February 17, 2016

Here’s how much Sugar is Hiding in your Favorite Hot Drink.


Research carried out by a charity, Action on Sugar, has shown that major coffee chains in the UK such as Starbucks and Costa are selling hot chocolates, lattes and chai drinks that contain “dangerously” high sugar levels, with one drink having 25 teaspoons added to it.

This is equivalent of drinking three cans of Coca Cola or seven chocolate biscuits and is more than three times the recommended maximum daily allowance for sugar.

The survey looked at nine large shops, which included Starbucks, Caffe Nero, Costa, KFC, Greggs, McDonalds, EAT, Leon and Pret a Manger.

According to the research, one-fifth of adults and teenagers visit a coffee shop every day and many of them are aware of how much sugar they are consuming.

After surveying 131 hot flavoured drinks from high street stores, 98 percent of them were found to have excessive sugar levels. The worst culprit was Starbuck’s Hot Mulled Fruit (Grape with Chai, Orange and Cinnamon venti), with 25 teaspoons of sugar. Another drink to be aware of is Costa’s Chai Latte Massimo, which has 20 teaspoons of sugar.

Starbucks venti White Chocolate Mocha with whipped cream has 18 teaspoons of sugar per serving. and one of my personal favourites, Starbucks’ Signature Hot Chocolate, has 15 teaspoons of sugar—the same amount as a large mocha from KFC.

The action group is advising that if you are having a hot drink, ask for it to be plain, not flavoured, with only a minimal amount of syrup, and if possible, for it to be sugar free. Even though it is also advisable to ask for the smallest serving, Graham MacGregor, Action on Sugar chairman said that the findings were “yet again another example of scandalous amounts of sugar added to our food and drink.”

Click here to see the full list of drinks and the amount of sugar per serving. 

The study found that 35 percent of the drinks assessed had the same levels of sugar as a can of Coca Cola and over half of the drinks were over the daily recommended amount of sugar for an adult or teenager. Some of the sugar content was marginally inflated by the natural lactose sugar that is found in milk.

Starbucks has responded to the report saying, “Earlier this year we committed to reduce added sugar in our indulgent drinks by 25 per cent by the end of 2020.”

Kerry Parkin, head of communication at Costa also responded, adding,

“Costa takes the nutritional balance of our food and drink very seriously and we have already taken significant steps to reduce the sugar content of our ranges. We intend to continue improving the balance of our product offerings while maintaining the high quality and great taste our customers expect. This April we will be setting salt and sugar reduction targets for 2020.”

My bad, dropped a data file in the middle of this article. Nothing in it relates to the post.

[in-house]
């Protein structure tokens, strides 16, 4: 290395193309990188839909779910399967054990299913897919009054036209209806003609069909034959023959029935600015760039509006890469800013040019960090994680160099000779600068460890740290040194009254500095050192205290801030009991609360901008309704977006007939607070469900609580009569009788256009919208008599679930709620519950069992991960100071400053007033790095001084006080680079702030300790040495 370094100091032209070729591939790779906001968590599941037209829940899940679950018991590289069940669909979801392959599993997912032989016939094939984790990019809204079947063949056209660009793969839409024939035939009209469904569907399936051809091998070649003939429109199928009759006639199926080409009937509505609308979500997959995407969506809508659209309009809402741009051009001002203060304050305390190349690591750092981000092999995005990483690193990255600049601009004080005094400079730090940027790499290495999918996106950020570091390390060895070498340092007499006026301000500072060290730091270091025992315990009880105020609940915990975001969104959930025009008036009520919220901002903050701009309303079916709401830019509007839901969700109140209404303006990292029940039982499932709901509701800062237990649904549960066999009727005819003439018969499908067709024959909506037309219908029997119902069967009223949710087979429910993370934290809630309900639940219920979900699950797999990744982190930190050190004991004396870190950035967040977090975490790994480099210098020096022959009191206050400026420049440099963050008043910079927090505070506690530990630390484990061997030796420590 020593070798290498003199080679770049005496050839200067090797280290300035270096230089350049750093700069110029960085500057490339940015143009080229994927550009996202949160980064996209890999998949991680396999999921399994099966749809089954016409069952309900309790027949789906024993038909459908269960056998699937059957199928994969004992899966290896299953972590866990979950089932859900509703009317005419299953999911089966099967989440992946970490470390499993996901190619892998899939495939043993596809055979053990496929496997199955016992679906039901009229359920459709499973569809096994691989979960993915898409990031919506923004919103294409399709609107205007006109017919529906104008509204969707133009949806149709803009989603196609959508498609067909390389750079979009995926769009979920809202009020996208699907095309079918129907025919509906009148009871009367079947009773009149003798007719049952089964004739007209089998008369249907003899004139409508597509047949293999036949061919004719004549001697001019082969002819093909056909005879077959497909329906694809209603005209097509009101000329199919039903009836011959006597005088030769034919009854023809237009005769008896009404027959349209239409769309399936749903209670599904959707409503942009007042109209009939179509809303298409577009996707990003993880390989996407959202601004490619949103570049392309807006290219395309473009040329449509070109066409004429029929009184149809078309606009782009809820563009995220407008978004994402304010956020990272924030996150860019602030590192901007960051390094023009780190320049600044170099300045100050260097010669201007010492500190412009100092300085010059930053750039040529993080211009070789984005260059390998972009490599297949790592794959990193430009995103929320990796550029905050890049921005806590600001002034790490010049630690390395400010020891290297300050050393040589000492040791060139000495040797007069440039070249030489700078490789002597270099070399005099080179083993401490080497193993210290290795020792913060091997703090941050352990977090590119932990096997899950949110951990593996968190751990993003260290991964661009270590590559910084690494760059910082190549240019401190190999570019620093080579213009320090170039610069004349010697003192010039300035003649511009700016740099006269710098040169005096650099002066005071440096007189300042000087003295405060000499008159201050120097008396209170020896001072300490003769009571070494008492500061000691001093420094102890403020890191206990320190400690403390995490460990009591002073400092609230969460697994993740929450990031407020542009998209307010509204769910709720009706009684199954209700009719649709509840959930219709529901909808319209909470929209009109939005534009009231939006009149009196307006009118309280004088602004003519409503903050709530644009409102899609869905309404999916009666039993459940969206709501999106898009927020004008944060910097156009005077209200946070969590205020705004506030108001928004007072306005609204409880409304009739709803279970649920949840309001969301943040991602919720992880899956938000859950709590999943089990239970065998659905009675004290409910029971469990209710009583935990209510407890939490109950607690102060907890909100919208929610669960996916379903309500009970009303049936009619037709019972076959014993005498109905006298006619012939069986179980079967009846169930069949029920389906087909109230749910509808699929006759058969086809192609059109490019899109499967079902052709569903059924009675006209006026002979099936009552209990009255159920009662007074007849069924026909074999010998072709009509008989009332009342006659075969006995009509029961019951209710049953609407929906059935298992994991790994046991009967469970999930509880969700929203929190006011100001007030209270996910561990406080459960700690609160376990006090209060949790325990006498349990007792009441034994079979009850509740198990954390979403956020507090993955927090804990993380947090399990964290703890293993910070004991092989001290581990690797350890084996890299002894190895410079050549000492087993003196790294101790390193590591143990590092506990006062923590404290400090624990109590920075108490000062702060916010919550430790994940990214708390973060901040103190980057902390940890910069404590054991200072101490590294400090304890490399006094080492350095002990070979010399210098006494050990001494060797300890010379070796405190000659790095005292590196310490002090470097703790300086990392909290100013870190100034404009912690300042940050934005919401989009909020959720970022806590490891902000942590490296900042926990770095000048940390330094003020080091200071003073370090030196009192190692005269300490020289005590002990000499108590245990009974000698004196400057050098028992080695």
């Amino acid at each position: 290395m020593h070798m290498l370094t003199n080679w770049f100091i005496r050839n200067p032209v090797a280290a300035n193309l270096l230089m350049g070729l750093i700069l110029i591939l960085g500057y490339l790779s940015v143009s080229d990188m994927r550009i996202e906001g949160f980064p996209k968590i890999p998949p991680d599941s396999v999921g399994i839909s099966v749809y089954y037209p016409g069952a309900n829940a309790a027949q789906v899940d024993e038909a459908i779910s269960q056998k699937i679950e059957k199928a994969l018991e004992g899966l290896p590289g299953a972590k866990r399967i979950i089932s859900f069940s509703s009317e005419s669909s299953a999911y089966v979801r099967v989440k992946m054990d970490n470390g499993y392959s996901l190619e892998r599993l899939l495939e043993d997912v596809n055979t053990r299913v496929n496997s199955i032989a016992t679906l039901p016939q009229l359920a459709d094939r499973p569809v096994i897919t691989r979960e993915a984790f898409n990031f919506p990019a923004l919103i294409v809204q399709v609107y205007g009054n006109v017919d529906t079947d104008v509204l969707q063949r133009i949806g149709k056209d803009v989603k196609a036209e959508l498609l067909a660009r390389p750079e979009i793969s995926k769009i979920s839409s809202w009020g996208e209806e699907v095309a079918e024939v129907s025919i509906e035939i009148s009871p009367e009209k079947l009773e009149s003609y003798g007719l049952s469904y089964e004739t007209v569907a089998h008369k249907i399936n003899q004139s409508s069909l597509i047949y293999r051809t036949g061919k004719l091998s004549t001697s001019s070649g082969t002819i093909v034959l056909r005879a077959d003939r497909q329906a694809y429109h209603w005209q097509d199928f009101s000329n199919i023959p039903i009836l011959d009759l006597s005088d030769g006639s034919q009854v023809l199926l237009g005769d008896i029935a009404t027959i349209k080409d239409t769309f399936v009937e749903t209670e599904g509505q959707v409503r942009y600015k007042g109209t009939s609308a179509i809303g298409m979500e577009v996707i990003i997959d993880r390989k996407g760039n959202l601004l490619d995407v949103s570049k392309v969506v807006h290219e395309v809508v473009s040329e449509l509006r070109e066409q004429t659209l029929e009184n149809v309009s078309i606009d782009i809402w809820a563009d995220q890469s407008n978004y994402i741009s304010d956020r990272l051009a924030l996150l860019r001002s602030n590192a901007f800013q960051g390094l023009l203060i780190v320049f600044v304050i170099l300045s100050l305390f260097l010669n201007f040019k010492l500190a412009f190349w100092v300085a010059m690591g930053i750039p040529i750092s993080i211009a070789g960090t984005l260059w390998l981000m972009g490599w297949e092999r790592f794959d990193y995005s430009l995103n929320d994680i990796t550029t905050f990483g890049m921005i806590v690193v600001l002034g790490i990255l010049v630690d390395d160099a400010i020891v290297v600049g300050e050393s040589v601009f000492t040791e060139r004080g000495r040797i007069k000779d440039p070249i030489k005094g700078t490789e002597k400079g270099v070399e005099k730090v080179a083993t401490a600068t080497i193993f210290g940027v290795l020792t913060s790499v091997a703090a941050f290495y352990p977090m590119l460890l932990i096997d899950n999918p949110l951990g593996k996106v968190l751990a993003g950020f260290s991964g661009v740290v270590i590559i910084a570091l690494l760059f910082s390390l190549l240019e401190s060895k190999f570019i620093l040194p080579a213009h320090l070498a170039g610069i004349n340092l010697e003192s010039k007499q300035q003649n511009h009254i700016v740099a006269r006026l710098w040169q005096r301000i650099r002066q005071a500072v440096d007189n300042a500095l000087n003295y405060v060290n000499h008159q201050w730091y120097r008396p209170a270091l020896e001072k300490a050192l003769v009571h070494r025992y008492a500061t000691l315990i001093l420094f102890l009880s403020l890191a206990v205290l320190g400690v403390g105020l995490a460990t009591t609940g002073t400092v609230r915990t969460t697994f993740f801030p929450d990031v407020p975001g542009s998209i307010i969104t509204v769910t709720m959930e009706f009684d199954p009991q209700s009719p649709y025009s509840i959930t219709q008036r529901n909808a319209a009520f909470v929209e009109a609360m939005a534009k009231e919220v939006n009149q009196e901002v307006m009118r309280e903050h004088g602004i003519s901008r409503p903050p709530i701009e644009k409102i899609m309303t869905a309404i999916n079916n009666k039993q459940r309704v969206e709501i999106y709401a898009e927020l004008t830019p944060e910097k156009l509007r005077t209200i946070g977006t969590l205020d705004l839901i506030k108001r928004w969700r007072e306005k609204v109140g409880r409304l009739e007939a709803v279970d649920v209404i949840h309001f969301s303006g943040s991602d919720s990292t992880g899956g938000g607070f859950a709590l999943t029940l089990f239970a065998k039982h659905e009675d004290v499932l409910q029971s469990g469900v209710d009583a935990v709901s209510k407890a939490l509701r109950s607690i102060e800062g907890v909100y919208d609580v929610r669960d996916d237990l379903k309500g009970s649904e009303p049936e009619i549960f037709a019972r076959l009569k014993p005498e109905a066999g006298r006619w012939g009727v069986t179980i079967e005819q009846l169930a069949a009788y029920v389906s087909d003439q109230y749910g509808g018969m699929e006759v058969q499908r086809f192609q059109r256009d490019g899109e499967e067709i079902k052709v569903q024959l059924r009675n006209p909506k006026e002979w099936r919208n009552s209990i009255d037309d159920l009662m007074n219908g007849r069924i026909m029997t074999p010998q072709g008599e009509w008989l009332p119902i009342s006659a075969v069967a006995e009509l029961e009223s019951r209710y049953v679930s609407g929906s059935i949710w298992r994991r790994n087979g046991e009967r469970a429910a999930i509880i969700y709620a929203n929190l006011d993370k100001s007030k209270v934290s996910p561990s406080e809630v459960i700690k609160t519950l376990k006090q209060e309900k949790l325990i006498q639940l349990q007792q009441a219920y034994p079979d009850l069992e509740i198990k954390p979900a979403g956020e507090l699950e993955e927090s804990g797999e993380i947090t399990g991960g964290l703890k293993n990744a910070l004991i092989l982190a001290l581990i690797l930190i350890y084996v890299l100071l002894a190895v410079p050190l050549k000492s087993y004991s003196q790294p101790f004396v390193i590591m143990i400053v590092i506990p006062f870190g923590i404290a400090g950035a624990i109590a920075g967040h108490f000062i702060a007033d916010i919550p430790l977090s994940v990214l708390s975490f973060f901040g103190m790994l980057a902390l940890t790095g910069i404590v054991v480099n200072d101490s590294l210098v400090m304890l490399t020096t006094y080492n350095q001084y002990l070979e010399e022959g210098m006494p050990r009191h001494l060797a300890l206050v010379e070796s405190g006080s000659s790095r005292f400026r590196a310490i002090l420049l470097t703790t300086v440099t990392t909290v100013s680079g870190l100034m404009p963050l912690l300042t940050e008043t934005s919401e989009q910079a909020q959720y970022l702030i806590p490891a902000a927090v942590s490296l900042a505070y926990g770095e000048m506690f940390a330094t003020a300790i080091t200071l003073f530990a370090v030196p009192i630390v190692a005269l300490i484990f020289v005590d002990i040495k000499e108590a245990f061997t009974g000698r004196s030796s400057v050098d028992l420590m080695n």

The campaign group is requesting new legally binding targets that will require supermarkets and manufacturers to cut the sugar content in food and drink. This would ensure that food and drink sugar levels would be cut by 50 percent within five years.

The reason Action on Sugar has targeted hot drinks is because they believe they have an enormous influence, as in the UK alone there are 18,000 outlets that collectively sell an estimate 1.7 billion hot drinks every year.

Although the research was focused on the UK, the nutritional information that is published on the companies websites show that the levels of sugar are similar in the US and other countries.

It is quite common for many people to consume a hot drink every day on their way to work or going about their daily activities. However, we are being advised to view these drinks as an occasional treat if we still want to consume them knowing the amount of sugar they contain, rather than consuming them as on a regular basis.

The recommended maximum daily amount of sugar for an adult is approximately six teaspoons, or 25g, according to the World Health Organization. Their concern is not just for weight gain but overall health issues, which include dental disease that can cause anxiety, pain and functional limitation.

Sugar has no use other than to sweeten our food and it is classified as an empty calorie as it contains no vitamins or minerals.

It is associated with a variety of illness such as diabetes and heart disease. It increases blood levels, which can lead to gout and elevated blood pressure. Sugar can raise cholesterol levels as well as affecting the immune system and the body’s ability to defend itself against bacterial infections. It can also lead to premature aging as it affects the elasticity in the skin.

It is not easy to totally cut sugar out of our diet. However, we can significantly reduce the amount we consume by researching the effects of high sugar levels and remaining alert and aware of the sugar content found in our food and drink.

It isn’t easy giving up sugar as our body will crave it as, although many of us may now be aware of it, it is highly addictive.

“Blame our brain for this addiction. Just like with drugs, when we eat a sugary food, our brain’s reward centers release feel-good neurotransmitters. Studies show that binging on sugary foods keeps feel-good dopamine revved up. That surge gives us intense pleasure and blocks pain, similar to injecting heroin.” ~ JJ Virgin, Elephant Journal

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Author: Alex Myles

Editor: Emily Bartran

Photo: pixolga/Pixabay

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